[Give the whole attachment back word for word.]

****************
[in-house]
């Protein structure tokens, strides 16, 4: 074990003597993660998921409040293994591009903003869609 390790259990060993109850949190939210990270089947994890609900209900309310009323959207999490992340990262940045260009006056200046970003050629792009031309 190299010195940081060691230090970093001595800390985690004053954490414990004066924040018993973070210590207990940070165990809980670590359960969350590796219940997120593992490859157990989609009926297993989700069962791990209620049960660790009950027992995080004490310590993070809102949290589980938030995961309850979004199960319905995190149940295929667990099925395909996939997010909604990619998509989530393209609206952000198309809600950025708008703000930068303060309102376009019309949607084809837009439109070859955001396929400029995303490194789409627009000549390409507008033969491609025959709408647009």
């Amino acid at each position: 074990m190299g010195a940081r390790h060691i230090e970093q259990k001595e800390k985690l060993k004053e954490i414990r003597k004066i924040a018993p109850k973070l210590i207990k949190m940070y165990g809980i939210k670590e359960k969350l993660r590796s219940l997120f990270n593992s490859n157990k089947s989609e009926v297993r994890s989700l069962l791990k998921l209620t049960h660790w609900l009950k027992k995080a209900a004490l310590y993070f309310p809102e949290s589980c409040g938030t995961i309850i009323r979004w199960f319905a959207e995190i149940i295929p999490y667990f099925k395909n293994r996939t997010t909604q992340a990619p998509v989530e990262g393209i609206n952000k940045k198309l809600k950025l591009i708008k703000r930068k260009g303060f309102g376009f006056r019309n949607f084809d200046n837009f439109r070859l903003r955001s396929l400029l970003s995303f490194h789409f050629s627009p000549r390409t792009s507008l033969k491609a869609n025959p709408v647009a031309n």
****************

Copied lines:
[in-house]
């Protein structure tokens, strides 16, 4: 074990003597993660998921409040293994591009903003869609 390790259990060993109850949190939210990270089947994890609900209900309310009323959207999490992340990262940045260009006056200046970003050629792009031309 190299010195940081060691230090970093001595800390985690004053954490414990004066924040018993973070210590207990940070165990809980670590359960969350590796219940997120593992490859157990989609009926297993989700069962791990209620049960660790009950027992995080004490310590993070809102949290589980938030995961309850979004199960319905995190149940295929667990099925395909996939997010909604990619998509989530393209609206952000198309809600950025708008703000930068303060309102376009019309949607084809837009439109070859955001396929400029995303490194789409627009000549390409507008033969491609025959709408647009």
């Amino acid at each position: 074990m190299g010195a940081r390790h060691i230090e970093q259990k001595e800390k985690l060993k004053e954490i414990r003597k004066i924040a018993p109850k973070l210590i207990k949190m940070y165990g809980i939210k670590e359960k969350l993660r590796s219940l997120f990270n593992s490859n157990k089947s989609e009926v297993r994890s989700l069962l791990k998921l209620t049960h660790w609900l009950k027992k995080a209900a004490l310590y993070f309310p809102e949290s589980c409040g938030t995961i309850i009323r979004w199960f319905a959207e995190i149940i295929p999490y667990f099925k395909n293994r996939t997010t909604q992340a990619p998509v989530e990262g393209i609206n952000k940045k198309l809600k950025l591009i708008k703000r930068k260009g303060f309102g376009f006056r019309n949607f084809d200046n837009f439109r070859l903003r955001s396929l400029l970003s995303f490194h789409f050629s627009p000549r390409t792009s507008l033969k491609a869609n025959p709408v647009a031309n």